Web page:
HC Deb 21 March 1968 vol 761 cc590-3
Q2. Mr. Bellenger

asked the Prime Minister if he will make a further statement on the situation in Rhodesia.

The Prime Minister

I have, as yet, nothing to add to the Answers I gave to Questions on this subject on 14th March.—[Vol. 760, c. 1617–31.]

Mr. Bellenger

Can my right hon. Friend say whether there has been a substantial attempt to invade Rhodesia by military force?

The Prime Minister

Our information on this is necessarily limited but there is no doubt that there has been considerable infiltration from the north by expatriate organisations amongst the Rhodesian African population, and my right hon. Friend will have seen the fairly full accounts of the fighting which has been going on.

Mr. Thorpe

Can the Prime Minister say whether a report can be made on the meeting of the Commonwealth Sub-Committee on Sanctions?

The Prime Minister

I understand that talks are going on through the usual channels with a view to an early debate on Rhodesia. It would be possible then for my right hon. Friends to make a fuller statement about all these questions, including not only the Commonwealth Sanctions Committee, which met last Friday, but the pressing and rapidly changing situation in the Security Council.

Mr. Roebuck

Is it not a fact that "sanction-busting" is still continuing at a tremendous rate, particularly by France, Portugal and Japan? Can we have some effective action to ensure that these people play the game?

The Prime Minister

There is certainly no evidence that the Governments of France and Japan or Portugal, have been directly associated with this. The extent to which this has been happening has been highly exaggerated but there have been some cases. This must be a matter for the debates now going on in the Security Council.

Sir C. Osborne

Would the Prime Minister do whatever lies in his power to prevent Rhodesia from being turned into a second Congo?

The Prime Minister

Yes, that is what we have been trying to do since 11th November, 1965.

Mr. Whitaker

As violence on an increasing scale is inevitable if democratic evolution in Rhodesia is denied, would not a United Nations peace-keeping force preserve peace and order in Rhodesia?

The Prime Minister

The whole House deplores the recourse to violence in any form in Rhodesia, including the violence which is occasioned by a direct flouting of the rule of law by those supposed to be in authority there. That still does not make any of us any happier about the extremely serious fighting and death that goes on in consequence. With regard to a peace-keeping force by the United Nations, my hon. Friend will be aware of the various answers given in the past and the difficulties raised, not least in the United Nations, about getting such a force.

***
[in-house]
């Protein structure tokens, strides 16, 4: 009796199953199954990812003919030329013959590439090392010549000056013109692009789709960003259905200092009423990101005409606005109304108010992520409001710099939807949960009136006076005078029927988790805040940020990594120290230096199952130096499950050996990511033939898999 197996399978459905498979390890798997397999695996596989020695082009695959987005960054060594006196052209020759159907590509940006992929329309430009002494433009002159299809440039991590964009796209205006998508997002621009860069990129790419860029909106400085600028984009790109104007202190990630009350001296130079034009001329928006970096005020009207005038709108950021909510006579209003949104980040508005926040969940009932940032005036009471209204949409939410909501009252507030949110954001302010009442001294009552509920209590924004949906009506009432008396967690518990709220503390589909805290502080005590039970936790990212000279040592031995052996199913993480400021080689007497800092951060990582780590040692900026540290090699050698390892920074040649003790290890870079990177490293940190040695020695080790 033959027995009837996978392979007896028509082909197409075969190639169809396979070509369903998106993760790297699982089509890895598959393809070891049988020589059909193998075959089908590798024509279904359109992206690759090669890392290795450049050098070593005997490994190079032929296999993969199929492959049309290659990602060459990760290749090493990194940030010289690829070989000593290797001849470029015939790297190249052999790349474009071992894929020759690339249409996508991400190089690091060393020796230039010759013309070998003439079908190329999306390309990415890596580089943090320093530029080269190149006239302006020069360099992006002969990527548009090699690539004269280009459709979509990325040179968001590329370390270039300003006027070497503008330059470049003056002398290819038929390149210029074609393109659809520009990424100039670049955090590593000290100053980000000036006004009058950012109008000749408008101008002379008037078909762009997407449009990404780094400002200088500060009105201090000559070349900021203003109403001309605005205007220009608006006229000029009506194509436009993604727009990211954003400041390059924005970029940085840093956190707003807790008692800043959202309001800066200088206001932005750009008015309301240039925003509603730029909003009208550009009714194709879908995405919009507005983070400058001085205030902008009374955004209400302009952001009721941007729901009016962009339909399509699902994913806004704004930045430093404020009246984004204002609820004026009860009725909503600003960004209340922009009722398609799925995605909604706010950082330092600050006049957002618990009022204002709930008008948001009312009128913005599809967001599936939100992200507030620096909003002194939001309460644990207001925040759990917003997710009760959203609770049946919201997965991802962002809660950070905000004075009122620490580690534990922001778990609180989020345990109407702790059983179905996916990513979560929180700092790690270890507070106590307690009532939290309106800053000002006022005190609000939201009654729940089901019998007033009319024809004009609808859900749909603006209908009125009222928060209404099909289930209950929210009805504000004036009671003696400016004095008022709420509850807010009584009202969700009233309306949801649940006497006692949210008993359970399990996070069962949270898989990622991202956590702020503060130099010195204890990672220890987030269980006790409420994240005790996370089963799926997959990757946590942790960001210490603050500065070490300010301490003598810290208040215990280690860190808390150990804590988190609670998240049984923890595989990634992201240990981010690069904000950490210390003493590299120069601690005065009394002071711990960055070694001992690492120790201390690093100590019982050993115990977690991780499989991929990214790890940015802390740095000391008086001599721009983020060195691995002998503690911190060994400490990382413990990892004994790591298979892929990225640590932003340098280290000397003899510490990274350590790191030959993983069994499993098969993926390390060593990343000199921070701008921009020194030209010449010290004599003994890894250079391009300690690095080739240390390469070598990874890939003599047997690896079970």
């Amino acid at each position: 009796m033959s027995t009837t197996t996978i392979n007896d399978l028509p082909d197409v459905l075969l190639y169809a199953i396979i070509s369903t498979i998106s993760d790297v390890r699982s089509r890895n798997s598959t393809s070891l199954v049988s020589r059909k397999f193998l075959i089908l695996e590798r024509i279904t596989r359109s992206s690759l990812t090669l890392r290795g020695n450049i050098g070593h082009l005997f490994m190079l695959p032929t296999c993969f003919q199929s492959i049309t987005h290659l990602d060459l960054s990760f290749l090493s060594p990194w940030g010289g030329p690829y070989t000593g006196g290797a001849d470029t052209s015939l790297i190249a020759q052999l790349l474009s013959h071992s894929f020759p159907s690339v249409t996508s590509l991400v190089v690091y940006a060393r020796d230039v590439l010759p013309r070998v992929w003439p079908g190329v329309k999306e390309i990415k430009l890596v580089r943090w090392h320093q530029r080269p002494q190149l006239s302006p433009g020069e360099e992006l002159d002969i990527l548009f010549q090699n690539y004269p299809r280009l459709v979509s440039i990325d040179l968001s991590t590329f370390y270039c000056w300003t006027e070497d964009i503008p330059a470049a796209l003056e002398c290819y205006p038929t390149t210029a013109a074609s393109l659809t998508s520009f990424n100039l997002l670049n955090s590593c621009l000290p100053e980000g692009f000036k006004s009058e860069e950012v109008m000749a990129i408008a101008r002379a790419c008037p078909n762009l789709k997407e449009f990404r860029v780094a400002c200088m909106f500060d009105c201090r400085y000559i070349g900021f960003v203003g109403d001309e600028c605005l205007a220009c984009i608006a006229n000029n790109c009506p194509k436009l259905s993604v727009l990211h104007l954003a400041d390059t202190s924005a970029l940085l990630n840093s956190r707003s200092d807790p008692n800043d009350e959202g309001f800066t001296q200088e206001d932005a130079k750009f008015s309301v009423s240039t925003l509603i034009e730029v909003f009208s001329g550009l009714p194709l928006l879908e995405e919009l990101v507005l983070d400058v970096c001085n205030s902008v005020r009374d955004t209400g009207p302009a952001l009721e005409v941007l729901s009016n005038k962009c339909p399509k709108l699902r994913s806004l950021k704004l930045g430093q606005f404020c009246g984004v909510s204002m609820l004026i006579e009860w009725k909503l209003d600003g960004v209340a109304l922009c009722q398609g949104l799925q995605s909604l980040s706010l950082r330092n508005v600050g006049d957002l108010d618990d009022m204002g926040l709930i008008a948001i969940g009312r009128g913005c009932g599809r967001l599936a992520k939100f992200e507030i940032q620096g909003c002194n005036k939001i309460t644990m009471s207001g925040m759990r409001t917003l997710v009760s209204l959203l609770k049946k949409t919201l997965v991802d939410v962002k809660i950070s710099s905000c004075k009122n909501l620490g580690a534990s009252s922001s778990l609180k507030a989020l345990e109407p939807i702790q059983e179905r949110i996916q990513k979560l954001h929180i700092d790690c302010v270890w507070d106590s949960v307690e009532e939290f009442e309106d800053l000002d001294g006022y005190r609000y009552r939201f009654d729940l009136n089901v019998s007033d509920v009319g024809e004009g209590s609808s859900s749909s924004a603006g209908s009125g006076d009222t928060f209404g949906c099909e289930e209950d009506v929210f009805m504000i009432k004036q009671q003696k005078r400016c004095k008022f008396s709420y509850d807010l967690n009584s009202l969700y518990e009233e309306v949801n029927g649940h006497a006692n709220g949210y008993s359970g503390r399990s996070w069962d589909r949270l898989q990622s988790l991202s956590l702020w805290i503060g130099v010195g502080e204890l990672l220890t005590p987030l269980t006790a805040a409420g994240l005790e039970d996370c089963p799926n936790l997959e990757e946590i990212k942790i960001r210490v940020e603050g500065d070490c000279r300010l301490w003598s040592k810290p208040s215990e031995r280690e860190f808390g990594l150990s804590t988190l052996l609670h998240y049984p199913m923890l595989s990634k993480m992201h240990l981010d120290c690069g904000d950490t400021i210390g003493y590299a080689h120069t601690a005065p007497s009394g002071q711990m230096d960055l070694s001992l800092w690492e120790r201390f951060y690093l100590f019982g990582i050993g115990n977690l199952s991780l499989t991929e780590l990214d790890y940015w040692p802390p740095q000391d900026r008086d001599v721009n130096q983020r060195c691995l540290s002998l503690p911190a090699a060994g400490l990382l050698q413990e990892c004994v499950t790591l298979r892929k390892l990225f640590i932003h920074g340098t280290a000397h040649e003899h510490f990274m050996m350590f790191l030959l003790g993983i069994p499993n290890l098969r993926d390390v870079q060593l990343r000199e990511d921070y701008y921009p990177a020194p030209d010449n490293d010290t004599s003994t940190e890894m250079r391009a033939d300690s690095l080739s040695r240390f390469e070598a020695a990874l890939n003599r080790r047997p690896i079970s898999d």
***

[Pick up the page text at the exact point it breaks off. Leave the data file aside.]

Mr. Maudling

Can the Prime Minister say how much importance he attaches to the initiatives of the Soviet Union, reported recently, and what reaction the Government intend to make to this?

The Prime Minister

This will obviously give the House a very good impression of the line that the Soviet Union is likely to take at the Security Council. The right hon. Gentleman will be aware that a very considerable proportion of the nations represented at the Security Council take the problem of Rhodesia, and not least the provocation caused by the flouting of the rule of law and the illegal hangings, extremely seriously indeed, and regard it as something which this House cannot ignore.

Dr. Gray

Has my right hon. Friend made representations to the Government of Algeria on supplies of oil to French companies?

The Prime Minister

This is an extremely complicated issue because the oil in question comes through Lourenco Marques and a large proportion of it gets to Rhodesia on a little trip round parts of South Africa. The authorities in Mozambique deny any responsibility for supplying to Rhodesia. These are questions that will inevitably come up in the debate at the Security Council.

Mr. Speaker

Mr. Page—Question No. Q3.

Mr. Biggs-Davison

On a point of order. Would it not have been in accordance with the normal practice of the House for the Prime Minister to have taken Question No. 14 with Question No. 2? It is on all fours with Question No. 2. What is he afraid of?

Mr. Speaker

The right hon. Gentleman did not do so.

The Prime Minister

Further to that point of order. I have been repeatedly criticised from the other side of the House for answering with earlier Questions, Questions which were later on the Order Paper. It must be a matter of judgment in each case of what is to the greatest convenience to the House. I was also aware that we would be debating Rhodesia in the near future.

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